13 Best Diverse Magazine Covers Of All Time
Every time a woman of color graces a magazine cover, the internet releases a collective gasp and the image proceeds to go viral immediately.
We are more than obsessed with #BlackGirlMagic. People are also celebrating women of color who are snagging these magazine covers left and right, because for many years, magazines rarely included them on the top of their publication or within the pages.
So let's take the time to celebrate a few historical firsts, but also some of the recent magazine covers that left us crushing hard.
1. Lupita Nyong'o On People
While Lupita Nyong'o became the third black woman to ever be chosen as People's Most Beautiful Woman in 2014 (after Halle Berry and Beyoncé, respectively), the actress is the first dark-skinned woman with natural hair to ever score the title.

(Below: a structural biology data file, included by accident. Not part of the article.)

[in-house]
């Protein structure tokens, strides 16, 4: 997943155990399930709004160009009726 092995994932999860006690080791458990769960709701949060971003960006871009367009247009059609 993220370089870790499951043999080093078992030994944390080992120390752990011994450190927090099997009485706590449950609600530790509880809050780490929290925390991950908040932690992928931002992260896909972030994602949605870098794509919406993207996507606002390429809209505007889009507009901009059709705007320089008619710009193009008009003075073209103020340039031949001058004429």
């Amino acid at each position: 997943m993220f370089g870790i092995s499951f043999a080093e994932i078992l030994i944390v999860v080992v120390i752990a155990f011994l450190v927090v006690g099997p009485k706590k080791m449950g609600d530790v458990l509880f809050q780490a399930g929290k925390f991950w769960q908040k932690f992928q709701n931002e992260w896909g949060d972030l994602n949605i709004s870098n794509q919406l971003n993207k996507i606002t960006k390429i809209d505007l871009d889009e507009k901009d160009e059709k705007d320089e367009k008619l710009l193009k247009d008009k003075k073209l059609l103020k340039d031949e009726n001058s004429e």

Her cover broke barriers, not just concerning race but also colorism, which is a prejudice or discrimination against people of color with darker skin.
2. Tyra Banks On Sports Illustrated
Before she was the beloved host of America's Next Top Model, Banks was a groundbreaking model herself, scoring multiple magazine covers. In 1997, she became the first black model to cover Sports Illustrated for their 1997 winter edition.
NBC named her photo the third best cover of all time at the "Sports Illustrated Swimsuit: 50 Years of Beautiful" event, which aired on NBC.
Banks talked about the moment in her acceptance speech, saying,